Tuesday, November 13, 2012

UK tax authorities have not taken a single corporation tax avoidance case to court since 2004

NB this blog has been updated from the original version, published a couple of hours earlier.

Another extraordinary tax scoop from the UK investigative/satirical magazine Private Eye, following all the commotion in Britain (and other countries) about corporations like Starbucks, Google and Amazon using tax havens to avoid paying taxes.

Recently a member of the Public Accounts Committee (PAC) grilling corporate officials on tax avoidance asked Edward Troup, a top official from the UK's HMRC (its revenue authorities,) how many multinationals had been taken to court for tax avoidance. He listed several technical disputes concerning duties (such as Value Added Tax) involving GlaxoSmithKline, Axa, Carlsberg, and Pendragon, and a Pay As You Earn (PAYE) avoidance scheme involving PA Holdings. The Eye comments:
"The staggering truth established by the Eye – to which HMRC refuses to respond despite half a dozen requests – is that of the thousands of major corporation tax ruses set up since 2004, not a single one has been taken to a tribunal or court! All have been settled through “light touch” compromise agreements, often in breach of the department’s official policy and at immense cost to taxpayers."
Not a single case of tackling transfer pricing (which is, as top US tax expert Lee Sheppard explains, is "the leading edge of what is wrong with international tax.") Not a single case. The use of the word 'staggering' here is, for once, justified, and possibly even understated. (Read this article about the capture of tax policy making by the UK by multinational corporations, and weep.)

The previous edition of Private Eye cited a partner in a Big Four accounting firm as saying that on transfer pricing, HMRC has 'no meaningful presence.' The UK border is just not being policed.

There are three main ways to turn your country into a tax haven, from the perspective of corporate taxation. One, cut your tax rates. Two, create (and encourage) tricky tax loopholes. Three, don't enforce your tax laws, (and let them write your laws in the first place.) This latest revelation by the Eye - among other things, revealing how a senior tax official misled a public inquiry - just confirms the third, leg, if ever such confirmation were needed.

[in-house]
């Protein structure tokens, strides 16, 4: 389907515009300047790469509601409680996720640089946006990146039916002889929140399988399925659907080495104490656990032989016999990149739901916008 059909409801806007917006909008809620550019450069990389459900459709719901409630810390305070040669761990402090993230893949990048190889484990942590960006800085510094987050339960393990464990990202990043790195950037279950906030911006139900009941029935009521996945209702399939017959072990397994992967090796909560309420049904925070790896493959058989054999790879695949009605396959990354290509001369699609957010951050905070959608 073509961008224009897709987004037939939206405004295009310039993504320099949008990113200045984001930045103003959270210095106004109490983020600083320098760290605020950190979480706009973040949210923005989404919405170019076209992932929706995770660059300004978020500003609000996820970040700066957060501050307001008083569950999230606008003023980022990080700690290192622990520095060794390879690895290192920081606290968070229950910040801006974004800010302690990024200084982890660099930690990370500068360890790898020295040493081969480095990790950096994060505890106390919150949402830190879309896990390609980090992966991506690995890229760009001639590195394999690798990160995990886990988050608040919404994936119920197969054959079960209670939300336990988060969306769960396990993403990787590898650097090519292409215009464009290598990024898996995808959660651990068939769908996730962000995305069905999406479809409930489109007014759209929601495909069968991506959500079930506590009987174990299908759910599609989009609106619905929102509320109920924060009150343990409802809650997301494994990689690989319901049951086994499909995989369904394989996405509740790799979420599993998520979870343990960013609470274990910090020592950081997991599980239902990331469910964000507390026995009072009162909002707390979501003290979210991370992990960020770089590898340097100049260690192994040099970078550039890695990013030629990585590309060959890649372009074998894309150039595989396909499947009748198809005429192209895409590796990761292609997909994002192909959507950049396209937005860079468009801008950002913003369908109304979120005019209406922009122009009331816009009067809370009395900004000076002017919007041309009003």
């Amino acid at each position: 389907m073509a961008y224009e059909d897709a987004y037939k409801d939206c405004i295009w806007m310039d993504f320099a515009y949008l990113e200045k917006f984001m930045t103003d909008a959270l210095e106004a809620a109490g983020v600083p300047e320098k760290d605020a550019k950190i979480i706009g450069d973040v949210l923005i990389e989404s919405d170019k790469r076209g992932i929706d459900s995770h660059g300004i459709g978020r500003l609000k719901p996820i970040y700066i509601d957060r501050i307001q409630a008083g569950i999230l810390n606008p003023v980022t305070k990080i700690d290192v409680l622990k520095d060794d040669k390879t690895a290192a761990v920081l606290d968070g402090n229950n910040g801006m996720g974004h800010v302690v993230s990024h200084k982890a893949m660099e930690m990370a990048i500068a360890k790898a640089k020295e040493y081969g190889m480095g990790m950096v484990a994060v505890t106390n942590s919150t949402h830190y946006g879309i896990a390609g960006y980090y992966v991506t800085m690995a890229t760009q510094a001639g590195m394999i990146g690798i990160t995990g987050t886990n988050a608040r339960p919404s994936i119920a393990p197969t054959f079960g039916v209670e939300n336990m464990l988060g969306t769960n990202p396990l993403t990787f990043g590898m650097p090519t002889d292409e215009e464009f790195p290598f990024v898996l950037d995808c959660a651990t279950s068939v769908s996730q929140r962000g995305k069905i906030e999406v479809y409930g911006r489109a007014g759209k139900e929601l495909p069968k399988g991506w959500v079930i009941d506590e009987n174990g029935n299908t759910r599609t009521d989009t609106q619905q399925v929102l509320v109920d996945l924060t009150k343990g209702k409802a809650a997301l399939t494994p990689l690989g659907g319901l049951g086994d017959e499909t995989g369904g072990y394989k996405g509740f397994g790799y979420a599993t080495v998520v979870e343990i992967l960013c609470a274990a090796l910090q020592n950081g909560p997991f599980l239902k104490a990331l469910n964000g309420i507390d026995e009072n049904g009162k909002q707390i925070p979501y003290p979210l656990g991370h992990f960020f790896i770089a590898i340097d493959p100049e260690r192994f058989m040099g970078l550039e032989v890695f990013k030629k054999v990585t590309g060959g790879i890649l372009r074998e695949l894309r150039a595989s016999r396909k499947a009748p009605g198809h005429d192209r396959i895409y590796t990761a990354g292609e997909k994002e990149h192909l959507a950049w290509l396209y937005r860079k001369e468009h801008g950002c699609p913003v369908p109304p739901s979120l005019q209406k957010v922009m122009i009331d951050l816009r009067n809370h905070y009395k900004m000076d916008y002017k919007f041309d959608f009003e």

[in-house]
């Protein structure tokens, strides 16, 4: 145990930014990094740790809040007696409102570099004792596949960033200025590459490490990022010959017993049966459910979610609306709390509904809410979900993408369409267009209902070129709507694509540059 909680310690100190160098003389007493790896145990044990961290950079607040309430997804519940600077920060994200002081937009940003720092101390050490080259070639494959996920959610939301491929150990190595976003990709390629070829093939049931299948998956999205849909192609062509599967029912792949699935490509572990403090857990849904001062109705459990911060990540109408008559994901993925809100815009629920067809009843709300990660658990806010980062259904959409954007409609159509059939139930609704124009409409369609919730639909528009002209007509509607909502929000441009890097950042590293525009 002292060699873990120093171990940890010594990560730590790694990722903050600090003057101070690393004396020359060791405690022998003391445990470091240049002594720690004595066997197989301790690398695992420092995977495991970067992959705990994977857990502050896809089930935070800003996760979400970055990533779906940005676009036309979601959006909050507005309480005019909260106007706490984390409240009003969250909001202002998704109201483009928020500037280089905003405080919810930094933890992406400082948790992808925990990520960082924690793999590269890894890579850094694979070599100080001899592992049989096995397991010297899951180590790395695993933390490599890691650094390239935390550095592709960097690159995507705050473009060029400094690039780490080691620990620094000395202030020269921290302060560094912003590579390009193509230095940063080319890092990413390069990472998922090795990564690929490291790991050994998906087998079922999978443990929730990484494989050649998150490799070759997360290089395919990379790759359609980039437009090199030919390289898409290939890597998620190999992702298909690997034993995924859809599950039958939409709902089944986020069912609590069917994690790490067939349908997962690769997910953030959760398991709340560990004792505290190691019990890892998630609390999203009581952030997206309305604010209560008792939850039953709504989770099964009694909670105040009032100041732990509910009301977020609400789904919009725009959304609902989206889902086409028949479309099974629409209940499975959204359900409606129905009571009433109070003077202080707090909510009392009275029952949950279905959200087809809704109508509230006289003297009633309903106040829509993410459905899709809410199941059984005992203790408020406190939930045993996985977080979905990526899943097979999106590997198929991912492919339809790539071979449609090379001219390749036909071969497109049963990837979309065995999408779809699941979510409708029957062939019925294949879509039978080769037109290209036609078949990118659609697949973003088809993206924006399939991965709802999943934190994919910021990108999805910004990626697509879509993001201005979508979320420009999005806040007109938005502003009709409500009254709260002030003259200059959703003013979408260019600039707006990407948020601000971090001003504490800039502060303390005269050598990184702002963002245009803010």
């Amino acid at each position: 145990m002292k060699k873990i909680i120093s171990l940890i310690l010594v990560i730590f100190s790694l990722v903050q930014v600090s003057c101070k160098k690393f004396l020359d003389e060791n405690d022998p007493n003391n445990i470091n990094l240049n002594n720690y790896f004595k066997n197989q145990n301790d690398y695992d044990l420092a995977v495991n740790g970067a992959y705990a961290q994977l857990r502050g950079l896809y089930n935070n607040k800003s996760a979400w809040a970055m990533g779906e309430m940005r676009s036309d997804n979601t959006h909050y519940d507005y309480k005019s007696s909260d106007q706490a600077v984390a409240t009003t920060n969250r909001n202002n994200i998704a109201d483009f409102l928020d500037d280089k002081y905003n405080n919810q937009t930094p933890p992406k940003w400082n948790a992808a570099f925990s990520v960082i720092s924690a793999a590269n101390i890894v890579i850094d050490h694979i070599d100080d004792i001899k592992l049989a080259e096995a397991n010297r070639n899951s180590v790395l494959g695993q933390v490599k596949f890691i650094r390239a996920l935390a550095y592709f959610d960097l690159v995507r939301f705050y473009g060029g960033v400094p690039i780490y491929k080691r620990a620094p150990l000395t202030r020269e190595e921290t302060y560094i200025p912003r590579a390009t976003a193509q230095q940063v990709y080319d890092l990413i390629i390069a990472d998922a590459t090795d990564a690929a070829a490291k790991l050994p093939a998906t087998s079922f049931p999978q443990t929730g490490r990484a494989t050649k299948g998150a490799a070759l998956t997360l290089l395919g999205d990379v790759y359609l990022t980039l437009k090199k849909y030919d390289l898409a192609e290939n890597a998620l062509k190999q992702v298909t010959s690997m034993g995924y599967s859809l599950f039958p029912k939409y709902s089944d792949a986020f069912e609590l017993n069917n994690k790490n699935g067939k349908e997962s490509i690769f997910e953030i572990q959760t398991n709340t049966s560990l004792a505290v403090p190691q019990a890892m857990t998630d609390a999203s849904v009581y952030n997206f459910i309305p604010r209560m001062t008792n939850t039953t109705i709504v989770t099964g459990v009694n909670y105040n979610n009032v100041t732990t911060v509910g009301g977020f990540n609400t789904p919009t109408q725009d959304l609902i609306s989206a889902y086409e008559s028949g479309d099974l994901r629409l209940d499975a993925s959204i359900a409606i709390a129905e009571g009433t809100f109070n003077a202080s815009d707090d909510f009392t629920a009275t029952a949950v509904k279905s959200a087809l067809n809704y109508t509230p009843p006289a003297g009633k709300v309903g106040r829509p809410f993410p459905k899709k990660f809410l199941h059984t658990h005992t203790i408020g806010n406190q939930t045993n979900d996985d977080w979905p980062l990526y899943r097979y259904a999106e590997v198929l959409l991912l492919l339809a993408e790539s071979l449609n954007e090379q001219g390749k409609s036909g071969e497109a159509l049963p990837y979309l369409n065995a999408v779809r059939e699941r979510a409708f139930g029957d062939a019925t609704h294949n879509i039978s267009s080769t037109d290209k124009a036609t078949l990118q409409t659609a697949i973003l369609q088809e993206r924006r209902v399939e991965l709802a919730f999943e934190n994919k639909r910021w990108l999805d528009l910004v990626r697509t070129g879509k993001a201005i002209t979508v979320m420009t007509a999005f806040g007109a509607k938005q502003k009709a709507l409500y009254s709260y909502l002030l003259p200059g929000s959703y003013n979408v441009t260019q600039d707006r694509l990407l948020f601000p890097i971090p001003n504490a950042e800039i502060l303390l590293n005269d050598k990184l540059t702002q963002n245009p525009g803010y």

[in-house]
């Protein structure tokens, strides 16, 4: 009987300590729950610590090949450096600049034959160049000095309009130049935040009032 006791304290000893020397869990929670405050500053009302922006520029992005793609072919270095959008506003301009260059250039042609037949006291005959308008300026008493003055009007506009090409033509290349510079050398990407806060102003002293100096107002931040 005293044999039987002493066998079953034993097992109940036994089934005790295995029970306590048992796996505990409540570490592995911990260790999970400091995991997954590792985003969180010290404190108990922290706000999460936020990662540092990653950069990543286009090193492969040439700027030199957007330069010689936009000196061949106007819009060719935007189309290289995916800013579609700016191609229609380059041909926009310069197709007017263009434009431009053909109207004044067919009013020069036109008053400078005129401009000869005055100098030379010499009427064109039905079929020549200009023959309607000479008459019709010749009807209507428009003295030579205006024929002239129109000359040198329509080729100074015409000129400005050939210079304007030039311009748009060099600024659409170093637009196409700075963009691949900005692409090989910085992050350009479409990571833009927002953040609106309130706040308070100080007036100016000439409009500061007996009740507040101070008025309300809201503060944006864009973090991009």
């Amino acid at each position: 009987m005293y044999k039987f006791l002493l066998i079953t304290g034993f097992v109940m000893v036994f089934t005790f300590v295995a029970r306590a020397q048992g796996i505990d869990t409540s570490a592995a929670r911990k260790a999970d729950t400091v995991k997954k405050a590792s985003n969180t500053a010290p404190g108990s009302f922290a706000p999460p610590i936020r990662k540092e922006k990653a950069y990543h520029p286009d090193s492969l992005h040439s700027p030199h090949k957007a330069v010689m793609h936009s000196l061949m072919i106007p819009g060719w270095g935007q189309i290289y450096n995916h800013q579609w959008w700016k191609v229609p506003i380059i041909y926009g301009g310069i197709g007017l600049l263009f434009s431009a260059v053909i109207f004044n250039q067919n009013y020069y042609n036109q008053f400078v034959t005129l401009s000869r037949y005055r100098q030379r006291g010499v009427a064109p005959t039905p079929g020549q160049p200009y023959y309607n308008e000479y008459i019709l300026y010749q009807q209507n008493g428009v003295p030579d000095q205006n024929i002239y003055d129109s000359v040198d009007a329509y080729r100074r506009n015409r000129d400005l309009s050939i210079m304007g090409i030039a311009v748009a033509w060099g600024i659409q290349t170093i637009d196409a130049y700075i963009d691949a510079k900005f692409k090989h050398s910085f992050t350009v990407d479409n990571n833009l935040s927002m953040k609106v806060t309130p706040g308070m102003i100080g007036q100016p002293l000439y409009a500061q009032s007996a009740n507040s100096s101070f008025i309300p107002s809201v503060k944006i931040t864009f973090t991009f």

P.S. The same page (5) of the edition briefly describes how online website Ebay avoids corporation tax by basing its Paypal payment service in Luxembourg.

PPS A detailed note on the GSK, Axa, Pendragon cases noted above: while there are still a couple of court cases rumbling on, they are old cases that pre-date 2004 and haven't been completed yet. The point is that since 2004, when HMRC has become aware of literally thousands of tax avoidance cases, and hasn't taken a single one to court.

PPPS also note this, from Private Eye tax writer Richard Brooks, in The Bookseller, from the PAC:
"When Amazon’s Cecil tried to boast of the other taxes that his company pays, such as business rates, Hodge jumped on him.  “Let me kill this argument because it really makes me cross . . . So does every other business. The community-based bookshop that you’re putting out of business also pays business rates, also pays its PAYE . . . And you’re making it uncompetitive”.
Next year, Brooks brings out the big one. It's not available yet, but for anyone interested in international tax, be sure to put it on your wish list.

And if you want a first-rate film looking at these issues, try this.

Update 2: Thanks to Alex Mostrous in the twittersphere who questioned the central premise of this blog - noting this transaction in front of tribunal and saying that that's new litigation. We replied saying "look at the PPS in this blog" (see above) and note that this scheme relates to transactions that took place in 2003 and 2004. We also note that since 2004 HMRC has been running a scheme known as DOTAS (Disclosure of tax avoidance schemes) whereby HMRC will find out about a scheme within weeks of its being put into practice (the document linked says five days), and can act immediately. If there had been any activity since the start of DOTAS it would have come up in tribunal by now. It looks as if Greene King (in this case, a minor multinational) had a very long running enquiry and eventually agreed to differ in 2010, then it hit tribunal last year, and it concerns very old law (since updated.) Mostrous' objection is a worthy one, but it doesn't alter the point that none of the thousands of major corporation tax ruses set up since 2004 have gone to tribunal or court - as the Eye article says.


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